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U.S. Defense Chief Assures French, German Counterparts Of NATO Commitment


U.S. Defense Secretary James Mattis

U.S. Defense Secretary James Mattis

U.S. Secretary of Defense Jim Mattis has assured his German and French counterparts that the United States' has an "enduring commitment" to NATO.

German Defense Minister Ursula von der Leyen and French Defense Minister Jean-Yves Le Drian were the third and fourth European allies that Mattis has called to reassure since taking office last week.

Longtime allies have been shaken by U.S. President Donald Trump's criticism of NATO as "obsolete" and suggestions that the U.S. might refuse to defend allies who do not spend enough on defense.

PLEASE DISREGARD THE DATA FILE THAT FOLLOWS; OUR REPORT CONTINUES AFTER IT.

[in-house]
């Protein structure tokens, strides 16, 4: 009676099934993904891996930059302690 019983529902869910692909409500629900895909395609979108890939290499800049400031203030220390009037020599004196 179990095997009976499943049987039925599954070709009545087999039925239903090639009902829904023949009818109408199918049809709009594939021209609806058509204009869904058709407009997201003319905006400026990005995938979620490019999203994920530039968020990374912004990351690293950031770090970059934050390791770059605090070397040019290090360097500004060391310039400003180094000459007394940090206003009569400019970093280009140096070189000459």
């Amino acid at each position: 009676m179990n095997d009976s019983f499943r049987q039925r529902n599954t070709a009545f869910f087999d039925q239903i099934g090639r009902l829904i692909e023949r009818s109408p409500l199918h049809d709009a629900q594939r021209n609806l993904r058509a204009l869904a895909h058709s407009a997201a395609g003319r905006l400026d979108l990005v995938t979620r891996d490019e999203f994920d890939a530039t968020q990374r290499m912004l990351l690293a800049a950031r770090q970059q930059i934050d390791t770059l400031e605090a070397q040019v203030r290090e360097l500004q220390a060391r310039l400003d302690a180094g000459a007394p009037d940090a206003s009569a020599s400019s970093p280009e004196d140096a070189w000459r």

Trump has criticized NATO members that fall short of spending the 2 percent of GDP goal set by the alliance -- prompting Germany, Romania, and others to consider boosting their defense spending.

The Pentagon said Mattis on January 26 thanked von der Leyen for Germany's leadership in NATO activities in the Baltics and in Afghanistan and acknowledged the role that Germany plays in fighting the Islamic State in Iraq.

Germany's Foreign Minister Sigmar Gabriel said after officially taking office on January 27 that "Europe, the transatlantic partnership, and multilateralism" will remain the core values of German foreign policy.

Gabriel is due to travel to Paris on January 28 to meet with Le Drain and discuss the conflicts in Ukraine and Syria.

Based on reporting by Reuters and dpa
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